Religion and the American Civil War

By Randall M. Miller; Harry S. Stout et al. | Go to book overview

10
Days of Judgment, Days of Wrath

The Civil War and the Religious Imagination of Women Writers

ELIZABETH FOX-GENOVESE

Just as war tests the spirit of combatants, so does it test the imagination of civilians, especially women, who live intimately with its terrors and deprivations. For them, as much as for combatants themselves, war notoriously shatters the assumptions and practices of everyday life, thrusting those who experience its fury into a maelstrom for which their previous lives have not prepared them. The magnitude and rapidity of the changes promote the sense of a world turned upside down. Monumental disruptions of the unremarkable flow of everyday life lend even the most ordinary events an aura of significance. Suddenly, that which always had been taken for granted is called into question. Habits become challenges, and instinctive attitudes and beliefs fall open to scrutiny and doubt.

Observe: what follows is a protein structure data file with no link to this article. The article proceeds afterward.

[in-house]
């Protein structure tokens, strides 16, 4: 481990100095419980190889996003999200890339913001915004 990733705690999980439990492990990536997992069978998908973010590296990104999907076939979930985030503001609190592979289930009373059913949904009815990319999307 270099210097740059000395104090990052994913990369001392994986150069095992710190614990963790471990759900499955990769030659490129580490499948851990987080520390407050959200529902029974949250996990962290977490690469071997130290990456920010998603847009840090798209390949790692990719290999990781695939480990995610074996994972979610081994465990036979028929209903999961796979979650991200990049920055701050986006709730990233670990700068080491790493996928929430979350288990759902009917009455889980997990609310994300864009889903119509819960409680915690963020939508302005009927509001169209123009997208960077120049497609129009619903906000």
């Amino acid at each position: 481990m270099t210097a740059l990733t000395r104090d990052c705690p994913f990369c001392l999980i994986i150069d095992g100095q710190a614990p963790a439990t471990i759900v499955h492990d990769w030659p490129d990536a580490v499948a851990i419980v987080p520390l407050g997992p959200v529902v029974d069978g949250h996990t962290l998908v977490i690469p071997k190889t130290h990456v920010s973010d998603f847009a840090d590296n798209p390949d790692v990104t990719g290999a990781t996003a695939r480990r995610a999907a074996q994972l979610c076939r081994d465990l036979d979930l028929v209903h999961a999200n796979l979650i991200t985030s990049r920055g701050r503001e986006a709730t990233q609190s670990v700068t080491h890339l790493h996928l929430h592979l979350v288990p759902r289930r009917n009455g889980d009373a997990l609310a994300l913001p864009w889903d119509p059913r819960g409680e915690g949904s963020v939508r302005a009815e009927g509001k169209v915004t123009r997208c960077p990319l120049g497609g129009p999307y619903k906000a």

Accordingly, we should not find surprising the many attempts by American women to make sense of civil war through the prism of religion. For both sides, the waging of the war and the endurance of its pain were informed by religious conviction. From the start, northern abolitionists had announced their cause as a crusade, and even as secular purposes gained ground among the Republicans, the sense of the religious justification for antislavery persisted. Southerners, for their part, knew that their defense of slavery derived from biblical teaching, and they took second place to none in their conviction that the defense of their section's independence derived from religious imperatives. Even as the tide of war turned against the South, southern ministers preached fast-day sermons enjoining their countrywomen and men to understand that

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